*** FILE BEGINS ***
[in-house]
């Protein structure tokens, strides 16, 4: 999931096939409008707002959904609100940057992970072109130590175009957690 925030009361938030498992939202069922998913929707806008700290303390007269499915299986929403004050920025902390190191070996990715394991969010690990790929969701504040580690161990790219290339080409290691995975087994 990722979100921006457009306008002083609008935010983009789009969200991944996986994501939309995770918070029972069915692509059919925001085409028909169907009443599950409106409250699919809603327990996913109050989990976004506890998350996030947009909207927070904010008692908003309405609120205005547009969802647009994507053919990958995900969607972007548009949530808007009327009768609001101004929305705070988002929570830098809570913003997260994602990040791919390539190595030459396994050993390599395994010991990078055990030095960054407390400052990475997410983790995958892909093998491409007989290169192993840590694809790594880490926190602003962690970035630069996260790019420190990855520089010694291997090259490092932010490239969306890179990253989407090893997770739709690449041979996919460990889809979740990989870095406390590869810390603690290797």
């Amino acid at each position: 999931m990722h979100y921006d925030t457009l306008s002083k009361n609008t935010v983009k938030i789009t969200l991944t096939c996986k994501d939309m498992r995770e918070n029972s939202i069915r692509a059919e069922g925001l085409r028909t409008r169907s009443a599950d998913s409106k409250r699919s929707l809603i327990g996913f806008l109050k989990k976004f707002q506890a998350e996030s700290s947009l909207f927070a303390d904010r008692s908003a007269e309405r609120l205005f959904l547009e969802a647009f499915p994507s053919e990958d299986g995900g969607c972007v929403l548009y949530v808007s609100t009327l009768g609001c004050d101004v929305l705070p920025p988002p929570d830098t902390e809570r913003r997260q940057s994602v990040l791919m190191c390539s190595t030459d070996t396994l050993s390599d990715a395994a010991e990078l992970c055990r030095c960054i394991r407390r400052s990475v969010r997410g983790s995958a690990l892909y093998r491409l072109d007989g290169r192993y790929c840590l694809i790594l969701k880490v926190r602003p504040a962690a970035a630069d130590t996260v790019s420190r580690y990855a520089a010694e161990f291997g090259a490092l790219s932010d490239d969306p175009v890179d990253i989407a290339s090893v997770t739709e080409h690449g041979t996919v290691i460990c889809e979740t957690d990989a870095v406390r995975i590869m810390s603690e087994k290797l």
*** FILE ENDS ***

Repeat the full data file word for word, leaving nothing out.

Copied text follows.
[in-house]
């Protein structure tokens, strides 16, 4: 999931096939409008707002959904609100940057992970072109130590175009957690 925030009361938030498992939202069922998913929707806008700290303390007269499915299986929403004050920025902390190191070996990715394991969010690990790929969701504040580690161990790219290339080409290691995975087994 990722979100921006457009306008002083609008935010983009789009969200991944996986994501939309995770918070029972069915692509059919925001085409028909169907009443599950409106409250699919809603327990996913109050989990976004506890998350996030947009909207927070904010008692908003309405609120205005547009969802647009994507053919990958995900969607972007548009949530808007009327009768609001101004929305705070988002929570830098809570913003997260994602990040791919390539190595030459396994050993390599395994010991990078055990030095960054407390400052990475997410983790995958892909093998491409007989290169192993840590694809790594880490926190602003962690970035630069996260790019420190990855520089010694291997090259490092932010490239969306890179990253989407090893997770739709690449041979996919460990889809979740990989870095406390590869810390603690290797």
């Amino acid at each position: 999931m990722h979100y921006d925030t457009l306008s002083k009361n609008t935010v983009k938030i789009t969200l991944t096939c996986k994501d939309m498992r995770e918070n029972s939202i069915r692509a059919e069922g925001l085409r028909t409008r169907s009443a599950d998913s409106k409250r699919s929707l809603i327990g996913f806008l109050k989990k976004f707002q506890a998350e996030s700290s947009l909207f927070a303390d904010r008692s908003a007269e309405r609120l205005f959904l547009e969802a647009f499915p994507s053919e990958d299986g995900g969607c972007v929403l548009y949530v808007s609100t009327l009768g609001c004050d101004v929305l705070p920025p988002p929570d830098t902390e809570r913003r997260q940057s994602v990040l791919m190191c390539s190595t030459d070996t396994l050993s390599d990715a395994a010991e990078l992970c055990r030095c960054i394991r407390r400052s990475v969010r997410g983790s995958a690990l892909y093998r491409l072109d007989g290169r192993y790929c840590l694809i790594l969701k880490v926190r602003p504040a962690a970035a630069d130590t996260v790019s420190r580690y990855a520089a010694e161990f291997g090259a490092l790219s932010d490239d969306p175009v890179d990253i989407a290339s090893v997770t739709e080409h690449g041979t996919v290691i460990c889809e979740t957690d990989a870095v406390r995975i590869m810390s603690e087994k290797l």